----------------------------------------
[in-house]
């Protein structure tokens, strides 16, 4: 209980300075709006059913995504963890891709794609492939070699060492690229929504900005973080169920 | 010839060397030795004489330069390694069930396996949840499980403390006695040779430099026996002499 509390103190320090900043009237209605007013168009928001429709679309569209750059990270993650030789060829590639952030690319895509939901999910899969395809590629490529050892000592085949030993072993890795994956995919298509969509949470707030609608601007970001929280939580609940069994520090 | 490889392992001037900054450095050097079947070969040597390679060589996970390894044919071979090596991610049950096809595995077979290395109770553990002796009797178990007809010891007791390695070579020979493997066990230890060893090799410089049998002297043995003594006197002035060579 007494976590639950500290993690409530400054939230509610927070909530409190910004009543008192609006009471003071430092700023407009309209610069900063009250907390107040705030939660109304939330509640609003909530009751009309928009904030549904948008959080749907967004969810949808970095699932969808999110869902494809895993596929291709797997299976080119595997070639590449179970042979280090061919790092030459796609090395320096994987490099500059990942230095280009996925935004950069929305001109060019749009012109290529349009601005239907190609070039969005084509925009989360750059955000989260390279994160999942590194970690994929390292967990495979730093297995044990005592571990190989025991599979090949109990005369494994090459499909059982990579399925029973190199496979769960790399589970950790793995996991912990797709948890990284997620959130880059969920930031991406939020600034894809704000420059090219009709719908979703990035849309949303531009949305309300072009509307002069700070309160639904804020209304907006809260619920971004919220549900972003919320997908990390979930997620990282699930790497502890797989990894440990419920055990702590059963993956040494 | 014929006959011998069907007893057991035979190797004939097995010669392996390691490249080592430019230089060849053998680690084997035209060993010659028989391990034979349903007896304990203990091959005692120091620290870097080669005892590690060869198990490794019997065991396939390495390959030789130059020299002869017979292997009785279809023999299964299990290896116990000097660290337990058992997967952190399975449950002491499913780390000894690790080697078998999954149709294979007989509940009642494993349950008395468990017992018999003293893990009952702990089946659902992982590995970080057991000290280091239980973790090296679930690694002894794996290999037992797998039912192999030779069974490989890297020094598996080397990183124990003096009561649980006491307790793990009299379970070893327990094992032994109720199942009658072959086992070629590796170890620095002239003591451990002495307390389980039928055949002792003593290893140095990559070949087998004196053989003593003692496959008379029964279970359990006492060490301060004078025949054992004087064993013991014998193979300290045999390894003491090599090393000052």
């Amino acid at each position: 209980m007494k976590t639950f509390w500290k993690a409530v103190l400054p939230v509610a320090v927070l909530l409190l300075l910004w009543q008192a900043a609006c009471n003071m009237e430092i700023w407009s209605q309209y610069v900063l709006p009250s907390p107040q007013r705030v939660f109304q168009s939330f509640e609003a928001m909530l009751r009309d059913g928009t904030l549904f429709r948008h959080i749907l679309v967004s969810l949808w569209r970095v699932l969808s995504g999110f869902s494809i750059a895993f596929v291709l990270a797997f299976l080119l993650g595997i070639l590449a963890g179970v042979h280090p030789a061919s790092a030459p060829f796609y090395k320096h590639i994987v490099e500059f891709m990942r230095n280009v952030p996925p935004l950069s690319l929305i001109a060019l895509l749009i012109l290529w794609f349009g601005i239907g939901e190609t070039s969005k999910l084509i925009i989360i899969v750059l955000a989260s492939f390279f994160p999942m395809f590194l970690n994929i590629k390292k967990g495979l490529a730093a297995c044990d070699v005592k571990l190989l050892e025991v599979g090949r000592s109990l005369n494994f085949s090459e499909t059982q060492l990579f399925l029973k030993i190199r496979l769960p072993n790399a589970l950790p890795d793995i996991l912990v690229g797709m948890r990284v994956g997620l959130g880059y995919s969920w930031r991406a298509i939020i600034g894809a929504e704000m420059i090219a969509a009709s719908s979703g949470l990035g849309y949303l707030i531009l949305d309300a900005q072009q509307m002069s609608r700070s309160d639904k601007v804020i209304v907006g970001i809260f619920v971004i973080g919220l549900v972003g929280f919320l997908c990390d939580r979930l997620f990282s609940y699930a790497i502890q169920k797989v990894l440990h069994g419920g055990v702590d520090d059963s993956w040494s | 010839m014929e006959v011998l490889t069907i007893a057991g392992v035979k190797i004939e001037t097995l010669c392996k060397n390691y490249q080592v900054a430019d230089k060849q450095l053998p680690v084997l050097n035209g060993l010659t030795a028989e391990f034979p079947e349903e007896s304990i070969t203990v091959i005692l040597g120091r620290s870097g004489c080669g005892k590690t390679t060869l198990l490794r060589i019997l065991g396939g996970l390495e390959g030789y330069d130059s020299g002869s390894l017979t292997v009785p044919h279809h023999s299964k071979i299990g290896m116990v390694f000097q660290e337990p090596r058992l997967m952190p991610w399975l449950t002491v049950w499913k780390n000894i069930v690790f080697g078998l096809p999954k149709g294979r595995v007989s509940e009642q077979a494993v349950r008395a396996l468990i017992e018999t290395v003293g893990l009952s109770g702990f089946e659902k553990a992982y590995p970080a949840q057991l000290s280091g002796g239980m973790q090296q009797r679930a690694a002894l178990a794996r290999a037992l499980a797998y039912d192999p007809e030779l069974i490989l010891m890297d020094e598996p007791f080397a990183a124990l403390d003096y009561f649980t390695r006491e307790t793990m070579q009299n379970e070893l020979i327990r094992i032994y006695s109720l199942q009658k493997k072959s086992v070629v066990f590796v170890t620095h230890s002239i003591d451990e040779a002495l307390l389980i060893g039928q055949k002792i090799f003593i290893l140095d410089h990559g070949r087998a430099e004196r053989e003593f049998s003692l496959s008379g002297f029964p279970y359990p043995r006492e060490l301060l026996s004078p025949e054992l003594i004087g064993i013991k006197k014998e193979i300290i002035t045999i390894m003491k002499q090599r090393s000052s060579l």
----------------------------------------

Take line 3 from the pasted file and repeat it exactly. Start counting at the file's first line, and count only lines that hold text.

């Amino acid at each position: 209980m007494k976590t639950f509390w500290k993690a409530v103190l400054p939230v509610a320090v927070l909530l409190l300075l910004w009543q008192a900043a609006c009471n003071m009237e430092i700023w407009s209605q309209y610069v900063l709006p009250s907390p107040q007013r705030v939660f109304q168009s939330f509640e609003a928001m909530l009751r009309d059913g928009t904030l549904f429709r948008h959080i749907l679309v967004s969810l949808w569209r970095v699932l969808s995504g999110f869902s494809i750059a895993f596929v291709l990270a797997f299976l080119l993650g595997i070639l590449a963890g179970v042979h280090p030789a061919s790092a030459p060829f796609y090395k320096h590639i994987v490099e500059f891709m990942r230095n280009v952030p996925p935004l950069s690319l929305i001109a060019l895509l749009i012109l290529w794609f349009g601005i239907g939901e190609t070039s969005k999910l084509i925009i989360i899969v750059l955000a989260s492939f390279f994160p999942m395809f590194l970690n994929i590629k390292k967990g495979l490529a730093a297995c044990d070699v005592k571990l190989l050892e025991v599979g090949r000592s109990l005369n494994f085949s090459e499909t059982q060492l990579f399925l029973k030993i190199r496979l769960p072993n790399a589970l950790p890795d793995i996991l912990v690229g797709m948890r990284v994956g997620l959130g880059y995919s969920w930031r991406a298509i939020i600034g894809a929504e704000m420059i090219a969509a009709s719908s979703g949470l990035g849309y949303l707030i531009l949305d309300a900005q072009q509307m002069s609608r700070s309160d639904k601007v804020i209304v907006g970001i809260f619920v971004i973080g919220l549900v972003g929280f919320l997908c990390d939580r979930l997620f990282s609940y699930a790497i502890q169920k797989v990894l440990h069994g419920g055990v702590d520090d059963s993956w040494s | 010839m014929e006959v011998l490889t069907i007893a057991g392992v035979k190797i004939e001037t097995l010669c392996k060397n390691y490249q080592v900054a430019d230089k060849q450095l053998p680690v084997l050097n035209g060993l010659t030795a028989e391990f034979p079947e349903e007896s304990i070969t203990v091959i005692l040597g120091r620290s870097g004489c080669g005892k590690t390679t060869l198990l490794r060589i019997l065991g396939g996970l390495e390959g030789y330069d130059s020299g002869s390894l017979t292997v009785p044919h279809h023999s299964k071979i299990g290896m116990v390694f000097q660290e337990p090596r058992l997967m952190p991610w399975l449950t002491v049950w499913k780390n000894i069930v690790f080697g078998l096809p999954k149709g294979r595995v007989s509940e009642q077979a494993v349950r008395a396996l468990i017992e018999t290395v003293g893990l009952s109770g702990f089946e659902k553990a992982y590995p970080a949840q057991l000290s280091g002796g239980m973790q090296q009797r679930a690694a002894l178990a794996r290999a037992l499980a797998y039912d192999p007809e030779l069974i490989l010891m890297d020094e598996p007791f080397a990183a124990l403390d003096y009561f649980t390695r006491e307790t793990m070579q009299n379970e070893l020979i327990r094992i032994y006695s109720l199942q009658k493997k072959s086992v070629v066990f590796v170890t620095h230890s002239i003591d451990e040779a002495l307390l389980i060893g039928q055949k002792i090799f003593i290893l140095d410089h990559g070949r087998a430099e004196r053989e003593f049998s003692l496959s008379g002297f029964p279970y359990p043995r006492e060490l301060l026996s004078p025949e054992l003594i004087g064993i013991k006197k014998e193979i300290i002035t045999i390894m003491k002499q090599r090393s000052s060579l």